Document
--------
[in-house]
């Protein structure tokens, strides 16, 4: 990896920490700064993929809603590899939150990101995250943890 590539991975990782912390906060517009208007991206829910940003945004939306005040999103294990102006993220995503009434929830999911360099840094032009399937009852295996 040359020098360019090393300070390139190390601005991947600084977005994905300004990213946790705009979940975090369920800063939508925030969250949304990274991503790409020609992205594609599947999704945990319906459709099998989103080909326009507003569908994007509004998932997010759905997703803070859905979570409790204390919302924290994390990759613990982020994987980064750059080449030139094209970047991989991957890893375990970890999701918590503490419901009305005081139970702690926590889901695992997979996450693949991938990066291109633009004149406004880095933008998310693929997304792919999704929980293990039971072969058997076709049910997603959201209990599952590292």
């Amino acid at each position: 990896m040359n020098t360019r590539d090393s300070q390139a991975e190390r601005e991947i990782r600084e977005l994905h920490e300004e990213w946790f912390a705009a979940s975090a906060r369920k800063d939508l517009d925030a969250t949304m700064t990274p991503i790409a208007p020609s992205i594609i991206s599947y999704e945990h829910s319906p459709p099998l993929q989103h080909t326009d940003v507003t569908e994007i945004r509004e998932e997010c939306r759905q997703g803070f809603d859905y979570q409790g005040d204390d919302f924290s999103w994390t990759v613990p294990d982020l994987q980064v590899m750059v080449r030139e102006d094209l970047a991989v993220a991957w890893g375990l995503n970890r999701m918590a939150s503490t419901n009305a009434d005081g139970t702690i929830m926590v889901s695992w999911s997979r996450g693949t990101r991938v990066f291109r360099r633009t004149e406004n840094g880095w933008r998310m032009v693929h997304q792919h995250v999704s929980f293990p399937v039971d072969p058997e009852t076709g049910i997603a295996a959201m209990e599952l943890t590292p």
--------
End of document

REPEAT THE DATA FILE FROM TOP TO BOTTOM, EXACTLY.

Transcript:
[in-house]
């Protein structure tokens, strides 16, 4: 990896920490700064993929809603590899939150990101995250943890 590539991975990782912390906060517009208007991206829910940003945004939306005040999103294990102006993220995503009434929830999911360099840094032009399937009852295996 040359020098360019090393300070390139190390601005991947600084977005994905300004990213946790705009979940975090369920800063939508925030969250949304990274991503790409020609992205594609599947999704945990319906459709099998989103080909326009507003569908994007509004998932997010759905997703803070859905979570409790204390919302924290994390990759613990982020994987980064750059080449030139094209970047991989991957890893375990970890999701918590503490419901009305005081139970702690926590889901695992997979996450693949991938990066291109633009004149406004880095933008998310693929997304792919999704929980293990039971072969058997076709049910997603959201209990599952590292």
């Amino acid at each position: 990896m040359n020098t360019r590539d090393s300070q390139a991975e190390r601005e991947i990782r600084e977005l994905h920490e300004e990213w946790f912390a705009a979940s975090a906060r369920k800063d939508l517009d925030a969250t949304m700064t990274p991503i790409a208007p020609s992205i594609i991206s599947y999704e945990h829910s319906p459709p099998l993929q989103h080909t326009d940003v507003t569908e994007i945004r509004e998932e997010c939306r759905q997703g803070f809603d859905y979570q409790g005040d204390d919302f924290s999103w994390t990759v613990p294990d982020l994987q980064v590899m750059v080449r030139e102006d094209l970047a991989v993220a991957w890893g375990l995503n970890r999701m918590a939150s503490t419901n009305a009434d005081g139970t702690i929830m926590v889901s695992w999911s997979r996450g693949t990101r991938v990066f291109r360099r633009t004149e406004n840094g880095w933008r998310m032009v693929h997304q792919h995250v999704s929980f293990p399937v039971d072969p058997e009852t076709g049910i997603a295996a959201m209990e599952l943890t590292p």